Emma is leading the national program of work on reducing suicides in Nursing and Midwifery and is a member of the expert advisory group and Nurse representative on the design and implementation of an enhanced mental health and wellbeing offer for healthcare staff. Emma is committed to continual professional development and advanced practice and has developed clinical academic pathways for mental health nurses and contributed to the development of competency frameworks in advanced practice.


A keen interest in research, Emma is the chair for two NIHR funded research studies one focused on the impact of suicide on healthcare staff, and the other on the health and wellbeing od nurses. Her PhD on the experience of grief after suicide developed the triple process model of coping with grief after suicide recognising the impact of stigma in mourning.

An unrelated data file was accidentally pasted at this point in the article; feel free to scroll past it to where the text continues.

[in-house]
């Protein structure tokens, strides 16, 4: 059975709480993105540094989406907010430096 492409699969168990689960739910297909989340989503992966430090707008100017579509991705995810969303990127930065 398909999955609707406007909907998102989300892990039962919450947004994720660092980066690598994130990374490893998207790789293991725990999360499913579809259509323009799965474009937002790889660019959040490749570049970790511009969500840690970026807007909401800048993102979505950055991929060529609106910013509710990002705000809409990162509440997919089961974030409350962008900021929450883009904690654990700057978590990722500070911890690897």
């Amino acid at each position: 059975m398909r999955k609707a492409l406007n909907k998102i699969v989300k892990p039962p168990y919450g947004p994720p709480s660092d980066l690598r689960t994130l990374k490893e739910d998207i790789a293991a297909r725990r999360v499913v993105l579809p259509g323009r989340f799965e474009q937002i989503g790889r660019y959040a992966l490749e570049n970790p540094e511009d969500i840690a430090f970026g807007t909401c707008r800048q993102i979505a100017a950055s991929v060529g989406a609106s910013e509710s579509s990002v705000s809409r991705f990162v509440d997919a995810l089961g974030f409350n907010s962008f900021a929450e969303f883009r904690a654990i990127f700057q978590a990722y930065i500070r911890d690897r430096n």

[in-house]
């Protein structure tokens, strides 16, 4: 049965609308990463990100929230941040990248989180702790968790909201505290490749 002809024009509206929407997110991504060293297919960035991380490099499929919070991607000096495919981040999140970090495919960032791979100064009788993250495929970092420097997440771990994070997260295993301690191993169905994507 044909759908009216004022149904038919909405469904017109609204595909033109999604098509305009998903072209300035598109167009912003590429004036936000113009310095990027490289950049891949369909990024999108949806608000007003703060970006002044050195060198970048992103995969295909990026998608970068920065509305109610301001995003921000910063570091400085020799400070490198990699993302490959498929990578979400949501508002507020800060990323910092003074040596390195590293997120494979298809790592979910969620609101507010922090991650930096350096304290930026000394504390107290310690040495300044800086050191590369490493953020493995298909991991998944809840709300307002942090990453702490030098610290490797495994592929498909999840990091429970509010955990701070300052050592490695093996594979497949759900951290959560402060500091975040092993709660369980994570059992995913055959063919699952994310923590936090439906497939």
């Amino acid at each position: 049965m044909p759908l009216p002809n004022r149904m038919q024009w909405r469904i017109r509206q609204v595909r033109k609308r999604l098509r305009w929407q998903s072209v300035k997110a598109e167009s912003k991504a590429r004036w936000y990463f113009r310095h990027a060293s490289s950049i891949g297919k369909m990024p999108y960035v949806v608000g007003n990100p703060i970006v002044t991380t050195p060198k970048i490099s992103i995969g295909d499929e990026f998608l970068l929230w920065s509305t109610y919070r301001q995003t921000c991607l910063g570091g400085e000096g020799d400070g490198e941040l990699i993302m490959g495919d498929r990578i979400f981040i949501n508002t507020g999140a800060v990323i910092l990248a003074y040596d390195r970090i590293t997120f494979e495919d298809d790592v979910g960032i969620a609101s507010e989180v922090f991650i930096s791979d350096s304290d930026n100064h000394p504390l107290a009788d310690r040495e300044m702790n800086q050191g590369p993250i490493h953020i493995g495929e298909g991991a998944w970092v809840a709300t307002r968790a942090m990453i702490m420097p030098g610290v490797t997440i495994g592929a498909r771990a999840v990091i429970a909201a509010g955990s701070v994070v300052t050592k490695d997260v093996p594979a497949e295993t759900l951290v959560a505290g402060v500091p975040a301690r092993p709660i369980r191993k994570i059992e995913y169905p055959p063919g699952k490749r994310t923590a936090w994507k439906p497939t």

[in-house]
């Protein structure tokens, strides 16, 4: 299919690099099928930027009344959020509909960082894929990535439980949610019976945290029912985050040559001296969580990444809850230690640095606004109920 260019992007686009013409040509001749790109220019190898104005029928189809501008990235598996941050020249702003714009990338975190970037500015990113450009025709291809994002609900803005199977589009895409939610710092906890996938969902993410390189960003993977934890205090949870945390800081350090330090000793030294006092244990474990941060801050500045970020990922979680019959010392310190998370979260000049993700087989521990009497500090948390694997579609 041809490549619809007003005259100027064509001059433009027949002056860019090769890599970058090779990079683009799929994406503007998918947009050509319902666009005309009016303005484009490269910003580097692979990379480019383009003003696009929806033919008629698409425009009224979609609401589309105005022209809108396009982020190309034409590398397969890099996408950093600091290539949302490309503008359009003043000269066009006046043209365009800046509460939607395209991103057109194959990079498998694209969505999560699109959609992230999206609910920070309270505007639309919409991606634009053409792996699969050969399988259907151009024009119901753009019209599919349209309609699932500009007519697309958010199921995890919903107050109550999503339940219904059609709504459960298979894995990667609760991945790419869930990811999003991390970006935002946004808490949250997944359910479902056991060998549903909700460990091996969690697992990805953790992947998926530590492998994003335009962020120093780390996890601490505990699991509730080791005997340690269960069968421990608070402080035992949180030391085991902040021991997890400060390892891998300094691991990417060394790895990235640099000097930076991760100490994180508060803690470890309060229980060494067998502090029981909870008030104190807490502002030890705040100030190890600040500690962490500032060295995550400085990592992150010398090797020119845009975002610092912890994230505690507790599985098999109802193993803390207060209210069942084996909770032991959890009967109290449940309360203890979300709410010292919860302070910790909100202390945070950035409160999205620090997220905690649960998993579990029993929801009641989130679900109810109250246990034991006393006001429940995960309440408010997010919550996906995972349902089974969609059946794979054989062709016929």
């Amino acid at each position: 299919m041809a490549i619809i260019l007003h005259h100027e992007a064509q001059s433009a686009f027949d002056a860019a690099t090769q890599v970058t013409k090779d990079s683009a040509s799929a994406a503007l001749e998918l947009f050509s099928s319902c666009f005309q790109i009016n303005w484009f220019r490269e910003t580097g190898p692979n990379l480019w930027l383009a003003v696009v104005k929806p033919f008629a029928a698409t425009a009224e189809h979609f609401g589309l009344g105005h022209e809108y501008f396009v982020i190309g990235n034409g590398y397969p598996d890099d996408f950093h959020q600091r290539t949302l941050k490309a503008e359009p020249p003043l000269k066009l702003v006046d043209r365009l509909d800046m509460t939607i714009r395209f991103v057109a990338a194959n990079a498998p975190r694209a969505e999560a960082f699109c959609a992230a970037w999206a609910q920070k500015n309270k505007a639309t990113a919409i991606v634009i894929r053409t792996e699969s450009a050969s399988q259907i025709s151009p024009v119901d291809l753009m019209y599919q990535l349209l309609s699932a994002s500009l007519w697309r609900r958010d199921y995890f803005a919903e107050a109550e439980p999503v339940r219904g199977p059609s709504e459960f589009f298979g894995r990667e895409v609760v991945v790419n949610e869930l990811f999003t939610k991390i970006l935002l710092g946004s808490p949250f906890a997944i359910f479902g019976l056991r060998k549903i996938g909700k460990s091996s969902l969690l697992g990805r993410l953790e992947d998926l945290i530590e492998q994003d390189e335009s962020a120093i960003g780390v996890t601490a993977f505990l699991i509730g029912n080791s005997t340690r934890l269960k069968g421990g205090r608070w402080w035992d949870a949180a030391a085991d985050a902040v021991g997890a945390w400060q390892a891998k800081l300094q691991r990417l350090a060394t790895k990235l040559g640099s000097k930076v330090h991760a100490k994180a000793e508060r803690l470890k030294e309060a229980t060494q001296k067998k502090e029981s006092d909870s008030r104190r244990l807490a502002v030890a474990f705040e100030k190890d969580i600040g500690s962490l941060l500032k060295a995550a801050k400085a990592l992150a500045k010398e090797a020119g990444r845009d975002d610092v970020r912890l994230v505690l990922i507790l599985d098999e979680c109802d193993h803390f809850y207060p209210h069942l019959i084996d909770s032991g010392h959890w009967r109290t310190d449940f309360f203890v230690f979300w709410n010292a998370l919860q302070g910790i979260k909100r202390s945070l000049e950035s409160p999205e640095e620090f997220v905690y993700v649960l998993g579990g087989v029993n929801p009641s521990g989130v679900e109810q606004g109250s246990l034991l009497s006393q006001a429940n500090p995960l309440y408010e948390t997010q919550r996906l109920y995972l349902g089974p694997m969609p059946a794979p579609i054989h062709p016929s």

Key to improving patient care is ensuring the mental health and wellbeing of Nurses, with this in mind she has worked with the National Midwifery team building on the success of the Professional Midwifery Advocate program to develop a Professional Nurse Advocate program. By the end of March 2022, over 5000 nurses across all fields of practice and in al healthcare, settings will have been trained.

Ms Caroline Attard - Clinical nurse fellow  @NHSEngland
Tweeting as: @Attard5Attard

Caroline has been a mental health nurse for over 23 years. Her career started in Malta her native country and expanded and developed in the UK for over 20 years. Her professional work includes working in different mental health settings including community mental health, crisis work and in-patient settings as a Nurse Consultant.